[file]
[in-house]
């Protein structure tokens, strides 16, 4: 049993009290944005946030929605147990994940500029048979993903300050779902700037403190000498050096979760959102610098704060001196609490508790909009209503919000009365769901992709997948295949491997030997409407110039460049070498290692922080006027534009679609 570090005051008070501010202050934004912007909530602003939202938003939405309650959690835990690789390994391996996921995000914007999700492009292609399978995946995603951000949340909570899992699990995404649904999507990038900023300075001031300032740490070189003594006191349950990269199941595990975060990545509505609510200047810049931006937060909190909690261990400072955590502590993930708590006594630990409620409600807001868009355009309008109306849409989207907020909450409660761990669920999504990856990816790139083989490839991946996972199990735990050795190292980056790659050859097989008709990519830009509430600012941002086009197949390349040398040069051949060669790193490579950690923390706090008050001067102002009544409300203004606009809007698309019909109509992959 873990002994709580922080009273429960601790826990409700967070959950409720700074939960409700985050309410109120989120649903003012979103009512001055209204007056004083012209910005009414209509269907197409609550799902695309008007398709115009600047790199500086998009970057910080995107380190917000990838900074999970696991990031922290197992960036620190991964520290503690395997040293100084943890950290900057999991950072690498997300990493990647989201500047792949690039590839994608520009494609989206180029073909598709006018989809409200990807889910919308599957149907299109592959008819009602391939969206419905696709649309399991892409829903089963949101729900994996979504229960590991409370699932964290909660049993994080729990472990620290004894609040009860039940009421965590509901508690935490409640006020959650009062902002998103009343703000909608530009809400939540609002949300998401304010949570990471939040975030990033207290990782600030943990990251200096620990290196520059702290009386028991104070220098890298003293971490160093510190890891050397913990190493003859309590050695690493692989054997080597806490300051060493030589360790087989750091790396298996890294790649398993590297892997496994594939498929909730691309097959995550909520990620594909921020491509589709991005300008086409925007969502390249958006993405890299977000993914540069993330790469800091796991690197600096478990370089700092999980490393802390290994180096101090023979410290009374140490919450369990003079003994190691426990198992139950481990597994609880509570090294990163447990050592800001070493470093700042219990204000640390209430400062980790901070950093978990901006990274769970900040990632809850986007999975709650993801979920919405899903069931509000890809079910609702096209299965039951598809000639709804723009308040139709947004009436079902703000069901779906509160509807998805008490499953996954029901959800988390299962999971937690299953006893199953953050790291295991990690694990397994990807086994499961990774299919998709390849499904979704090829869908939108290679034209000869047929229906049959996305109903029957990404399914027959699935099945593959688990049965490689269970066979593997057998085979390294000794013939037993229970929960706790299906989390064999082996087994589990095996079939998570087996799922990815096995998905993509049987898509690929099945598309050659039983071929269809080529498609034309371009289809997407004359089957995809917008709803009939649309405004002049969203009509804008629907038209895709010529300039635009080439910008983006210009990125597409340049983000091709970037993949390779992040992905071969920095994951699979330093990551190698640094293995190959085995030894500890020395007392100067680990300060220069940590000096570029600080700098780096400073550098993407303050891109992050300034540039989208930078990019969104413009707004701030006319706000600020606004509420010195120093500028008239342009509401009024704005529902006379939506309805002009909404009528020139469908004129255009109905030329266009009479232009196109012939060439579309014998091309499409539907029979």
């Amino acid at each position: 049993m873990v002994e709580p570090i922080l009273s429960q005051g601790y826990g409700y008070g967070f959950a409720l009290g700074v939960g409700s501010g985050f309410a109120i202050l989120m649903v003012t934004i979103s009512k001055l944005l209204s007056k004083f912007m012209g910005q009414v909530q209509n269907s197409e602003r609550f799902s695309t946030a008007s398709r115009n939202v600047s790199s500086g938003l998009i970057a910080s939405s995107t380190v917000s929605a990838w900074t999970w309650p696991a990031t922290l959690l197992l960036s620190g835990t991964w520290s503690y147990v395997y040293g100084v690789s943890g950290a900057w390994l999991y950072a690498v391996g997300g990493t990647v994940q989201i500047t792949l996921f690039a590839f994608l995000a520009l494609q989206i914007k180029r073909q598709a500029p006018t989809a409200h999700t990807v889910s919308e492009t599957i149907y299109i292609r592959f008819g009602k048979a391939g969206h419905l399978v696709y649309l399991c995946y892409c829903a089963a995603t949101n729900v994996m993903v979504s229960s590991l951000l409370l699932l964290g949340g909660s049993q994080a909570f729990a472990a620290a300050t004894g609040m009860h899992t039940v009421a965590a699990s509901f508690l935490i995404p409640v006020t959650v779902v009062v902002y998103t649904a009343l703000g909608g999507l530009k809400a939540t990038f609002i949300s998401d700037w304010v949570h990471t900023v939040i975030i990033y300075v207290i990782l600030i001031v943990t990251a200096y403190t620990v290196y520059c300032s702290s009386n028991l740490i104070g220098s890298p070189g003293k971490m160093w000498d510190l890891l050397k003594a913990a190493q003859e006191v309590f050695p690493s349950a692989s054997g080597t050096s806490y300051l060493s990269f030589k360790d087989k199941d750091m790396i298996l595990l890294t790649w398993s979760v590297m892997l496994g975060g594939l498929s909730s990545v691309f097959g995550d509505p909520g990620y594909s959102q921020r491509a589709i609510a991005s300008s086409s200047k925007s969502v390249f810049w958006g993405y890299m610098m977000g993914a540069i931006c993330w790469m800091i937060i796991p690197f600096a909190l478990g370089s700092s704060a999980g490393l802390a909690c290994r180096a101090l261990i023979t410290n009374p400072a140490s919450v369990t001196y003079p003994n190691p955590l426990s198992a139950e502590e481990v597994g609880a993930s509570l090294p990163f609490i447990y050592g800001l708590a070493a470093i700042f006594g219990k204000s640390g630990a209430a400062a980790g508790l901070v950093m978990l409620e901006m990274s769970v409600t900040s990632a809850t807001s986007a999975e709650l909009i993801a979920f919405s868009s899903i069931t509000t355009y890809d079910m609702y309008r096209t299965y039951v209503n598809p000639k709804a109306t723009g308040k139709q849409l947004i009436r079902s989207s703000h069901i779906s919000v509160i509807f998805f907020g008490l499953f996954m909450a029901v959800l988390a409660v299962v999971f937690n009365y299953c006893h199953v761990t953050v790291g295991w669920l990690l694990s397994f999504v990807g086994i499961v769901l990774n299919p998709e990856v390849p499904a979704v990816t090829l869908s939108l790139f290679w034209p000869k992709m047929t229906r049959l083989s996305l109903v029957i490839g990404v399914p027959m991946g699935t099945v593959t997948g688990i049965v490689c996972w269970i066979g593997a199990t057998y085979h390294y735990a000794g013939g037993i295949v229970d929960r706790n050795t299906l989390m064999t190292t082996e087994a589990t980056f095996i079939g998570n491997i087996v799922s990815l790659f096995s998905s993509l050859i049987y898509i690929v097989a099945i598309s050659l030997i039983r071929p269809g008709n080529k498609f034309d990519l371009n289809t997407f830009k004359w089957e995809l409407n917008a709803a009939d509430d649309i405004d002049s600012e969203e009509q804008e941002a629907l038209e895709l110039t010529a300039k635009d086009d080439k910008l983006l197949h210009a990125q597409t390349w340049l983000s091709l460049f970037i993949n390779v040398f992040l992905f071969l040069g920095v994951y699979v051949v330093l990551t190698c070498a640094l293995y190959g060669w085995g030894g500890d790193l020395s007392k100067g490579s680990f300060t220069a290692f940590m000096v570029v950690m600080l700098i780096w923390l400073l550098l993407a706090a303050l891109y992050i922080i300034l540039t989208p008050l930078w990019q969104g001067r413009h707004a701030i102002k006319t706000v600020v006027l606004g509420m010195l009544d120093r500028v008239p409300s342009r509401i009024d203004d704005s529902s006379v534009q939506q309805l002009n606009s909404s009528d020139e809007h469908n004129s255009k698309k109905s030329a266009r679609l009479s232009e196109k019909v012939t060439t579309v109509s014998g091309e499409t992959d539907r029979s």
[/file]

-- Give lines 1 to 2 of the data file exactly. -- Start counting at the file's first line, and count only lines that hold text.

[in-house]
């Protein structure tokens, strides 16, 4: 049993009290944005946030929605147990994940500029048979993903300050779902700037403190000498050096979760959102610098704060001196609490508790909009209503919000009365769901992709997948295949491997030997409407110039460049070498290692922080006027534009679609 570090005051008070501010202050934004912007909530602003939202938003939405309650959690835990690789390994391996996921995000914007999700492009292609399978995946995603951000949340909570899992699990995404649904999507990038900023300075001031300032740490070189003594006191349950990269199941595990975060990545509505609510200047810049931006937060909190909690261990400072955590502590993930708590006594630990409620409600807001868009355009309008109306849409989207907020909450409660761990669920999504990856990816790139083989490839991946996972199990735990050795190292980056790659050859097989008709990519830009509430600012941002086009197949390349040398040069051949060669790193490579950690923390706090008050001067102002009544409300203004606009809007698309019909109509992959 873990002994709580922080009273429960601790826990409700967070959950409720700074939960409700985050309410109120989120649903003012979103009512001055209204007056004083012209910005009414209509269907197409609550799902695309008007398709115009600047790199500086998009970057910080995107380190917000990838900074999970696991990031922290197992960036620190991964520290503690395997040293100084943890950290900057999991950072690498997300990493990647989201500047792949690039590839994608520009494609989206180029073909598709006018989809409200990807889910919308599957149907299109592959008819009602391939969206419905696709649309399991892409829903089963949101729900994996979504229960590991409370699932964290909660049993994080729990472990620290004894609040009860039940009421965590509901508690935490409640006020959650009062902002998103009343703000909608530009809400939540609002949300998401304010949570990471939040975030990033207290990782600030943990990251200096620990290196520059702290009386028991104070220098890298003293971490160093510190890891050397913990190493003859309590050695690493692989054997080597806490300051060493030589360790087989750091790396298996890294790649398993590297892997496994594939498929909730691309097959995550909520990620594909921020491509589709991005300008086409925007969502390249958006993405890299977000993914540069993330790469800091796991690197600096478990370089700092999980490393802390290994180096101090023979410290009374140490919450369990003079003994190691426990198992139950481990597994609880509570090294990163447990050592800001070493470093700042219990204000640390209430400062980790901070950093978990901006990274769970900040990632809850986007999975709650993801979920919405899903069931509000890809079910609702096209299965039951598809000639709804723009308040139709947004009436079902703000069901779906509160509807998805008490499953996954029901959800988390299962999971937690299953006893199953953050790291295991990690694990397994990807086994499961990774299919998709390849499904979704090829869908939108290679034209000869047929229906049959996305109903029957990404399914027959699935099945593959688990049965490689269970066979593997057998085979390294000794013939037993229970929960706790299906989390064999082996087994589990095996079939998570087996799922990815096995998905993509049987898509690929099945598309050659039983071929269809080529498609034309371009289809997407004359089957995809917008709803009939649309405004002049969203009509804008629907038209895709010529300039635009080439910008983006210009990125597409340049983000091709970037993949390779992040992905071969920095994951699979330093990551190698640094293995190959085995030894500890020395007392100067680990300060220069940590000096570029600080700098780096400073550098993407303050891109992050300034540039989208930078990019969104413009707004701030006319706000600020606004509420010195120093500028008239342009509401009024704005529902006379939506309805002009909404009528020139469908004129255009109905030329266009009479232009196109012939060439579309014998091309499409539907029979």